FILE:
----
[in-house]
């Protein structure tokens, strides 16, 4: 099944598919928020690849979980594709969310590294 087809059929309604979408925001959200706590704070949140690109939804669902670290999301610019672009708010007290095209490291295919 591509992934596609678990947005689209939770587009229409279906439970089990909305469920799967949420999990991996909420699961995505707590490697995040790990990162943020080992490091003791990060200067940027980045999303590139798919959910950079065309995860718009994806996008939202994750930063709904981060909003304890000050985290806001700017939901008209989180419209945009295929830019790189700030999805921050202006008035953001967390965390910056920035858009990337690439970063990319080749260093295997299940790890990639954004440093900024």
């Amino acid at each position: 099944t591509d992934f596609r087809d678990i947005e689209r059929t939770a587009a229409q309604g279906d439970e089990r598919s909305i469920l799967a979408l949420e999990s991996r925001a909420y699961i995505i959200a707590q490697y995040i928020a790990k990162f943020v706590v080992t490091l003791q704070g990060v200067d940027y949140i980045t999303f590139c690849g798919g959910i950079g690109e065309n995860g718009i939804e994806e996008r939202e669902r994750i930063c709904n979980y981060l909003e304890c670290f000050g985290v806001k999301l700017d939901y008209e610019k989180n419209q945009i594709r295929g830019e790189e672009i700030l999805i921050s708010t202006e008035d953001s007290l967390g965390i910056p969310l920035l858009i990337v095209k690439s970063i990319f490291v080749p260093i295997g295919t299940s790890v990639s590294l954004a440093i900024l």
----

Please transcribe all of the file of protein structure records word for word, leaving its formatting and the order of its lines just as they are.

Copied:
[in-house]
């Protein structure tokens, strides 16, 4: 099944598919928020690849979980594709969310590294 087809059929309604979408925001959200706590704070949140690109939804669902670290999301610019672009708010007290095209490291295919 591509992934596609678990947005689209939770587009229409279906439970089990909305469920799967949420999990991996909420699961995505707590490697995040790990990162943020080992490091003791990060200067940027980045999303590139798919959910950079065309995860718009994806996008939202994750930063709904981060909003304890000050985290806001700017939901008209989180419209945009295929830019790189700030999805921050202006008035953001967390965390910056920035858009990337690439970063990319080749260093295997299940790890990639954004440093900024």
């Amino acid at each position: 099944t591509d992934f596609r087809d678990i947005e689209r059929t939770a587009a229409q309604g279906d439970e089990r598919s909305i469920l799967a979408l949420e999990s991996r925001a909420y699961i995505i959200a707590q490697y995040i928020a790990k990162f943020v706590v080992t490091l003791q704070g990060v200067d940027y949140i980045t999303f590139c690849g798919g959910i950079g690109e065309n995860g718009i939804e994806e996008r939202e669902r994750i930063c709904n979980y981060l909003e304890c670290f000050g985290v806001k999301l700017d939901y008209e610019k989180n419209q945009i594709r295929g830019e790189e672009i700030l999805i921050s708010t202006e008035d953001s007290l967390g965390i910056p969310l920035l858009i990337v095209k690439s970063i990319f490291v080749p260093i295997g295919t299940s790890v990639s590294l954004a440093i900024l």